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Ben Roethlisberger Inefficient Throwing Touchdowns, Preventing Turnovers

Pittsburgh Steelers quarterback Ben Roethlisberger has managed to do some fairly remarkable things this year, starting with leading the team to an 8-4 record when he was on the field. The Steelers went just 2-2 in the games that he missed. He also came up just shy of 4000 passing yards in spite of the fact that he missed four entire games, plus parts of several others.

He has led the league in yards per game for the past two seasons, and this year posted the third-highest number ever in that category with 328.2 yards per game. He threw for 3938 yards, and had he played every game, that would have prorated out to a season of 5251 yards, the third-most in a single season of all time.

He also posted the highest completion percentage of his career, ticking in at just around 68 percent, which topped his previous best of 67.1 from just las season. But in other ways he was the least efficient that he has been in years.

Roethlisberger threw just 21 touchdown passes this year in 12 games, after throwing 32 last season. on 469 passes attempts, 4.5 percent of passes as touchdowns is the lowest figure in that category that he has posted since 2011, and the fifth-lowest of his career overall.

Even more concerning is the fact that he threw the second-most interceptions that he ever has, even while missing a quarter of the season. his 16 interceptions was only bested by the clear outlier of 23 interceptions in 2006, the year in which he had an offseason motorcycle accident, an emergency appendectomy, and a concussion.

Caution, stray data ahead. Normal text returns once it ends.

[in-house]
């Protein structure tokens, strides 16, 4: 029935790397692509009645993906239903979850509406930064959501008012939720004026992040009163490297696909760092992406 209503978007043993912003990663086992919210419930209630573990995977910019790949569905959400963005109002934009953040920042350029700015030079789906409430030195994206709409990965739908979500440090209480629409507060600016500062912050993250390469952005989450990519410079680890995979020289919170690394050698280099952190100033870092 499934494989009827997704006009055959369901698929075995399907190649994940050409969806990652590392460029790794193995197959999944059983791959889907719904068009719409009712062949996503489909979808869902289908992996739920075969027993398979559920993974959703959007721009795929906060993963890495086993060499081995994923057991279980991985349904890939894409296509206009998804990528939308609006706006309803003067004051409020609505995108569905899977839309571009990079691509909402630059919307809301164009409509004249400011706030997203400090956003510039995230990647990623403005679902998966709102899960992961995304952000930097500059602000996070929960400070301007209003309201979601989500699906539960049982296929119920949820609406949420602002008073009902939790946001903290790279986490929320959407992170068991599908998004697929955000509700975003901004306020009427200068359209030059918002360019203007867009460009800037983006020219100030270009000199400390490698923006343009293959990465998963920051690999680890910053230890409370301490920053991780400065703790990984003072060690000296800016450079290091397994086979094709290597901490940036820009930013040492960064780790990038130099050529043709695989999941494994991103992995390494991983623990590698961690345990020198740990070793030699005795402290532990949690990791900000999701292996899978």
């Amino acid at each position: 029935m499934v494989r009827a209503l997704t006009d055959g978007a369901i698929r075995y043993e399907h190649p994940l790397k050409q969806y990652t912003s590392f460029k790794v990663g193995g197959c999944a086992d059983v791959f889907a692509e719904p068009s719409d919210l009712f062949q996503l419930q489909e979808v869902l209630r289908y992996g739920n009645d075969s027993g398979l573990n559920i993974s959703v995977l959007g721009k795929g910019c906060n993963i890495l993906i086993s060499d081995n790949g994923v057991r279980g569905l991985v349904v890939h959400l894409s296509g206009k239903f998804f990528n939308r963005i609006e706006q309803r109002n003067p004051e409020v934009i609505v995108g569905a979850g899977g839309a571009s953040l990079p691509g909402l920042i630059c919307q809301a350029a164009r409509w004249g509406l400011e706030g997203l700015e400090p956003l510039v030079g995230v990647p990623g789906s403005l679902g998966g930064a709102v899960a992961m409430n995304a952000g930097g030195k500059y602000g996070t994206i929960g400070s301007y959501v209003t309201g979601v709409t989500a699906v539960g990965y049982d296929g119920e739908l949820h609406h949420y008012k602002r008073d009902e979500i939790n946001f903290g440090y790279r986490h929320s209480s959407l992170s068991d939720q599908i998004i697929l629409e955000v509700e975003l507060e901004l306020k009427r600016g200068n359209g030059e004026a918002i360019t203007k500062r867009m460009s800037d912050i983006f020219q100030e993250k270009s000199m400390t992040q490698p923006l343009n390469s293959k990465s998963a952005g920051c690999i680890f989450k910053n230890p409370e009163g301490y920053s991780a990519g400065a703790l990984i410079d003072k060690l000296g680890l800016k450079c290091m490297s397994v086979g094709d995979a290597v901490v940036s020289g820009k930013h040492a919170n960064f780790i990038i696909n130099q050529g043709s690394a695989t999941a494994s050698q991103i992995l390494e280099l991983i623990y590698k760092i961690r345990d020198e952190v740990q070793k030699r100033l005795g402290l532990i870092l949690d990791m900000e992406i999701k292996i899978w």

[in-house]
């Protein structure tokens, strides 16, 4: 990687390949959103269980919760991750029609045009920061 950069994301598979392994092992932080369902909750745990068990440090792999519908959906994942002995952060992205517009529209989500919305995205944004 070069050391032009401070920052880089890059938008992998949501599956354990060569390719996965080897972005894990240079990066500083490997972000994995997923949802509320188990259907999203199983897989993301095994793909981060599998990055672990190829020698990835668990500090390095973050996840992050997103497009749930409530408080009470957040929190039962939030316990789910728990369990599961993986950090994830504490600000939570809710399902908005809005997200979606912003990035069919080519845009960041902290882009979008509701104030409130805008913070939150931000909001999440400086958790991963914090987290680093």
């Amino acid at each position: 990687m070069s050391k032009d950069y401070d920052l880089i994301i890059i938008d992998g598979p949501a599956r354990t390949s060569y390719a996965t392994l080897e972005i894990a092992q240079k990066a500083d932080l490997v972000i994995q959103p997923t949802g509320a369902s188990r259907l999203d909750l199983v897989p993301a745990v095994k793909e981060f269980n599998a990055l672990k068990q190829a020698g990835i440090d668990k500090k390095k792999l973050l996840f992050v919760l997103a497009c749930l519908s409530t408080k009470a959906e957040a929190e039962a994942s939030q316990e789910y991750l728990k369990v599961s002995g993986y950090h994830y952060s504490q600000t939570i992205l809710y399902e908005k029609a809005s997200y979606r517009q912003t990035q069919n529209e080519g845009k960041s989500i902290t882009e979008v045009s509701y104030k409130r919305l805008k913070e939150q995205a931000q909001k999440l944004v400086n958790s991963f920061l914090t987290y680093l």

More to the point, however, his 3.4 percent of passes as interceptions was also the third-highest figure of his career, behind only the aforementioned 2006 season and his rookie year. He has only posted five total figures of over five percent in his career, and the over four were all within his first five seasons.

What does it say about his performance this year, then, that he has been playing some of his least efficient ball ever in terms of scoring and protecting the ball, in spite of the fact that he has been able to put up some eye-popping passing numbers?

After all, just last season he had the best season of his career, posting a 32-9 touchdown-to-interception ratio, and still put up nearly 5000 yards while leading the league in yards per game, averaging over eight yards per pass attempt.

Obviously, Roethlisberger has dealt with multiple injuries this year, which surely will have played its role in these numbers, although he had only four touchdowns (two of them essentially in garbage time) and two interceptions during the first two-plus games before his injury.

It hasn’t exactly been getting better. Seven of his 16 interceptions have come in just the past four games, and he has only thrown six touchdowns in that span. He had his best game of the season the week before that with four touchdowns and no interceptions, but it is clear that the Steelers need a much sharper Ben Roethlisberger to make any kind of dent in the postseason.

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